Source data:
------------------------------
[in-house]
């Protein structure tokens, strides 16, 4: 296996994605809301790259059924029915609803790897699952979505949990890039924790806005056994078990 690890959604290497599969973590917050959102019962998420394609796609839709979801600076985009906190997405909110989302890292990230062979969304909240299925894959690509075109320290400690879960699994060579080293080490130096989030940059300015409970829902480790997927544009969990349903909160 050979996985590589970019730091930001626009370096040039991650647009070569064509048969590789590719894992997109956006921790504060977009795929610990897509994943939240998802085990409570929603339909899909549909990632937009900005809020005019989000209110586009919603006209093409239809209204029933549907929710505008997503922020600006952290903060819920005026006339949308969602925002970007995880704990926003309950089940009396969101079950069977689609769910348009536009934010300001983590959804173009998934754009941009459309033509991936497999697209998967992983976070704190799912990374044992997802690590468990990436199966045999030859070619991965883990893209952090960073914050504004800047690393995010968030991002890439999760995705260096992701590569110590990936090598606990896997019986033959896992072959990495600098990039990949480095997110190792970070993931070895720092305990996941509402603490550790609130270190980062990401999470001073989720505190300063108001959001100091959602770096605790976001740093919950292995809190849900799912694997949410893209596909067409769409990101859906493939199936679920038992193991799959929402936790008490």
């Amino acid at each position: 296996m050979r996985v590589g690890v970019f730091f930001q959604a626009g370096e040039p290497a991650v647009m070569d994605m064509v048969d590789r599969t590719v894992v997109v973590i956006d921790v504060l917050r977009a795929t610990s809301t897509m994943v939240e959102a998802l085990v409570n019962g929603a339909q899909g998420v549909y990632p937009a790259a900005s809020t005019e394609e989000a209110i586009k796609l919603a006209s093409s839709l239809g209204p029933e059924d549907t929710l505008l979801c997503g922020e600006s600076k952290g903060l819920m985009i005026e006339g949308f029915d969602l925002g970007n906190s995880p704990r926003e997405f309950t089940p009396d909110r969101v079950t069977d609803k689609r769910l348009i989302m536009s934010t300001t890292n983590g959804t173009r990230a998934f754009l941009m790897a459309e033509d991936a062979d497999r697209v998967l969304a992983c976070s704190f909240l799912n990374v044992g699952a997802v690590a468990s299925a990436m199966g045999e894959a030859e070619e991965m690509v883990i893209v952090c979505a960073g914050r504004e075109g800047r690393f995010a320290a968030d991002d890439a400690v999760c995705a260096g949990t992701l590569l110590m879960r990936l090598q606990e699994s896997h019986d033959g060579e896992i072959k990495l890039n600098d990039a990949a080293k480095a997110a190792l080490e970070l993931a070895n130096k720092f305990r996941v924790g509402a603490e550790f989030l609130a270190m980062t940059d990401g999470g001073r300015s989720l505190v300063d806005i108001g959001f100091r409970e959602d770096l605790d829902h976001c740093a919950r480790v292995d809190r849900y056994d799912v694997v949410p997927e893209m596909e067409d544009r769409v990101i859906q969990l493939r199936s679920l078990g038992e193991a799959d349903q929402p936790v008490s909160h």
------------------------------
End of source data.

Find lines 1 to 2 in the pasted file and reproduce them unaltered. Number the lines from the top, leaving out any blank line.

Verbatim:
[in-house]
């Protein structure tokens, strides 16, 4: 296996994605809301790259059924029915609803790897699952979505949990890039924790806005056994078990 690890959604290497599969973590917050959102019962998420394609796609839709979801600076985009906190997405909110989302890292990230062979969304909240299925894959690509075109320290400690879960699994060579080293080490130096989030940059300015409970829902480790997927544009969990349903909160 050979996985590589970019730091930001626009370096040039991650647009070569064509048969590789590719894992997109956006921790504060977009795929610990897509994943939240998802085990409570929603339909899909549909990632937009900005809020005019989000209110586009919603006209093409239809209204029933549907929710505008997503922020600006952290903060819920005026006339949308969602925002970007995880704990926003309950089940009396969101079950069977689609769910348009536009934010300001983590959804173009998934754009941009459309033509991936497999697209998967992983976070704190799912990374044992997802690590468990990436199966045999030859070619991965883990893209952090960073914050504004800047690393995010968030991002890439999760995705260096992701590569110590990936090598606990896997019986033959896992072959990495600098990039990949480095997110190792970070993931070895720092305990996941509402603490550790609130270190980062990401999470001073989720505190300063108001959001100091959602770096605790976001740093919950292995809190849900799912694997949410893209596909067409769409990101859906493939199936679920038992193991799959929402936790008490």